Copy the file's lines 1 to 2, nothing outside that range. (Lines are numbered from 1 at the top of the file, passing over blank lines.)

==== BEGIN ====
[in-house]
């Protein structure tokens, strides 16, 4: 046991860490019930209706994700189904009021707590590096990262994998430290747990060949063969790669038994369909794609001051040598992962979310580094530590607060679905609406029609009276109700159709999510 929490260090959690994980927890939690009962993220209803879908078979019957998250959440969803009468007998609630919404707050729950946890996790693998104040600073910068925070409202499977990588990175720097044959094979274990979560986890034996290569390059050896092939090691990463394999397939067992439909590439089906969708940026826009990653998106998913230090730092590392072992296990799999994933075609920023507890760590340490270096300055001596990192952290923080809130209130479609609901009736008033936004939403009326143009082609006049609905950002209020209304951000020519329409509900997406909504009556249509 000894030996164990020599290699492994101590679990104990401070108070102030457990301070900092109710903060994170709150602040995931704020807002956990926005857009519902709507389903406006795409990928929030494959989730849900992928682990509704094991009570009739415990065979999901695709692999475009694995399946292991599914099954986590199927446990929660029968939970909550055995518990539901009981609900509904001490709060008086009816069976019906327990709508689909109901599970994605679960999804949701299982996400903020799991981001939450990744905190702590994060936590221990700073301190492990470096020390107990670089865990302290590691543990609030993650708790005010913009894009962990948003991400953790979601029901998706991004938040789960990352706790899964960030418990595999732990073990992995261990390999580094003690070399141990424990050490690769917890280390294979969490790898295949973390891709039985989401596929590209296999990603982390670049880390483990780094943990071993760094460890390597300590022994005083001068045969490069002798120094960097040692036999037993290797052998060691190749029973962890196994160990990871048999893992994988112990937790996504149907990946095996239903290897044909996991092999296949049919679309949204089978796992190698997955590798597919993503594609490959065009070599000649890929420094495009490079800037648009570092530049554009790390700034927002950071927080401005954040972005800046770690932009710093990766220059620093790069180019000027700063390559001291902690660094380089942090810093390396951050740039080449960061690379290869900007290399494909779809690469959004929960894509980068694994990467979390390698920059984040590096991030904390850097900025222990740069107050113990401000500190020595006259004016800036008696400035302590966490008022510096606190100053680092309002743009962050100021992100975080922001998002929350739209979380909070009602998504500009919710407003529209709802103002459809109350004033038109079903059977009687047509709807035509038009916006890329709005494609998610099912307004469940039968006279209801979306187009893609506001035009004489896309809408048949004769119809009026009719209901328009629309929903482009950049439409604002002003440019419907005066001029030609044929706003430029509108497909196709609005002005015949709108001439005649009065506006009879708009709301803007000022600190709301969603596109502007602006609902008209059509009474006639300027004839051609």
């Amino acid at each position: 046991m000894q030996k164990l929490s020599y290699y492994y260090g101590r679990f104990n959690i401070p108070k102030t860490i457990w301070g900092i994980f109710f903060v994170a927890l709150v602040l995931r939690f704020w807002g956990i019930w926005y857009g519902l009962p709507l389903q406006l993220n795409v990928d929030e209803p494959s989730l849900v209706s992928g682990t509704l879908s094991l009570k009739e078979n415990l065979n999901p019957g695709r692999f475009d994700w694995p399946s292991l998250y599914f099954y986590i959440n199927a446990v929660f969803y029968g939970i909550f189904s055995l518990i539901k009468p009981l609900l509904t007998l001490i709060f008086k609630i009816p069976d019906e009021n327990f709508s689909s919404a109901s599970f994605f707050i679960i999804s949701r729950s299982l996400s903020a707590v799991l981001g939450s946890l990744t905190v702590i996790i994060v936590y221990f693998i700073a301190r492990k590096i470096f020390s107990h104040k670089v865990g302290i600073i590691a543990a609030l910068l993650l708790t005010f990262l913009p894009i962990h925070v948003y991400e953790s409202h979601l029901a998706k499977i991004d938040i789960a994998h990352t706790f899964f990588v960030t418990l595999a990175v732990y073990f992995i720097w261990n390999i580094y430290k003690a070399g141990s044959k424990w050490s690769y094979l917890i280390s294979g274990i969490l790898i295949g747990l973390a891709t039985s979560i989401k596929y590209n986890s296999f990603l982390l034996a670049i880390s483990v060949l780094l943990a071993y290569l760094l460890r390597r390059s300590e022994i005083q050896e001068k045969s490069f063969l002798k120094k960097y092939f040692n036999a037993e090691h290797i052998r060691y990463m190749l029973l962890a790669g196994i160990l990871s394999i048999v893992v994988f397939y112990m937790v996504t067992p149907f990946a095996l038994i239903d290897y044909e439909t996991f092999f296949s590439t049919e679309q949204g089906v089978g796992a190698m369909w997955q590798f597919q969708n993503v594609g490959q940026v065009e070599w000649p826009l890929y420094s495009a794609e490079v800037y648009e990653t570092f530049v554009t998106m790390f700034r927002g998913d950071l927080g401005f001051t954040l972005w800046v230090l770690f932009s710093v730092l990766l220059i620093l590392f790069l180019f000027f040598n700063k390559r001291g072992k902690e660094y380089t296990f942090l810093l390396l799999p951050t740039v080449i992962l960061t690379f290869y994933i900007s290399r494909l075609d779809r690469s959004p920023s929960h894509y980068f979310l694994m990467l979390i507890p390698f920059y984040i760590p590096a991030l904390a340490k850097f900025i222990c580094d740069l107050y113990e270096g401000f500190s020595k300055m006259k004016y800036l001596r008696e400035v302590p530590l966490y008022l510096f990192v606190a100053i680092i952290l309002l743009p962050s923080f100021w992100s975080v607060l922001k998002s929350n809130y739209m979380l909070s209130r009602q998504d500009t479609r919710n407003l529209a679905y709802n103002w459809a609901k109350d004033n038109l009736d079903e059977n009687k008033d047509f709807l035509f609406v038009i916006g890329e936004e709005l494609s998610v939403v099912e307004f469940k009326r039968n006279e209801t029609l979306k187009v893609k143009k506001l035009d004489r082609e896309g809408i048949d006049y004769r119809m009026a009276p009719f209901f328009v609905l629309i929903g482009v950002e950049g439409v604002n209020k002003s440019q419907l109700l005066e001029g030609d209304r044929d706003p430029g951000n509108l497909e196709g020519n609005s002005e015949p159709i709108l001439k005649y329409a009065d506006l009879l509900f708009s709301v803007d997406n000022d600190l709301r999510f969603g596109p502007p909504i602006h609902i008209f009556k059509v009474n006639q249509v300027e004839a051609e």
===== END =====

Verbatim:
[in-house]
């Protein structure tokens, strides 16, 4: 046991860490019930209706994700189904009021707590590096990262994998430290747990060949063969790669038994369909794609001051040598992962979310580094530590607060679905609406029609009276109700159709999510 929490260090959690994980927890939690009962993220209803879908078979019957998250959440969803009468007998609630919404707050729950946890996790693998104040600073910068925070409202499977990588990175720097044959094979274990979560986890034996290569390059050896092939090691990463394999397939067992439909590439089906969708940026826009990653998106998913230090730092590392072992296990799999994933075609920023507890760590340490270096300055001596990192952290923080809130209130479609609901009736008033936004939403009326143009082609006049609905950002209020209304951000020519329409509900997406909504009556249509 000894030996164990020599290699492994101590679990104990401070108070102030457990301070900092109710903060994170709150602040995931704020807002956990926005857009519902709507389903406006795409990928929030494959989730849900992928682990509704094991009570009739415990065979999901695709692999475009694995399946292991599914099954986590199927446990929660029968939970909550055995518990539901009981609900509904001490709060008086009816069976019906327990709508689909109901599970994605679960999804949701299982996400903020799991981001939450990744905190702590994060936590221990700073301190492990470096020390107990670089865990302290590691543990609030993650708790005010913009894009962990948003991400953790979601029901998706991004938040789960990352706790899964960030418990595999732990073990992995261990390999580094003690070399141990424990050490690769917890280390294979969490790898295949973390891709039985989401596929590209296999990603982390670049880390483990780094943990071993760094460890390597300590022994005083001068045969490069002798120094960097040692036999037993290797052998060691190749029973962890196994160990990871048999893992994988112990937790996504149907990946095996239903290897044909996991092999296949049919679309949204089978796992190698997955590798597919993503594609490959065009070599000649890929420094495009490079800037648009570092530049554009790390700034927002950071927080401005954040972005800046770690932009710093990766220059620093790069180019000027700063390559001291902690660094380089942090810093390396951050740039080449960061690379290869900007290399494909779809690469959004929960894509980068694994990467979390390698920059984040590096991030904390850097900025222990740069107050113990401000500190020595006259004016800036008696400035302590966490008022510096606190100053680092309002743009962050100021992100975080922001998002929350739209979380909070009602998504500009919710407003529209709802103002459809109350004033038109079903059977009687047509709807035509038009916006890329709005494609998610099912307004469940039968006279209801979306187009893609506001035009004489896309809408048949004769119809009026009719209901328009629309929903482009950049439409604002002003440019419907005066001029030609044929706003430029509108497909196709609005002005015949709108001439005649009065506006009879708009709301803007000022600190709301969603596109502007602006609902008209059509009474006639300027004839051609």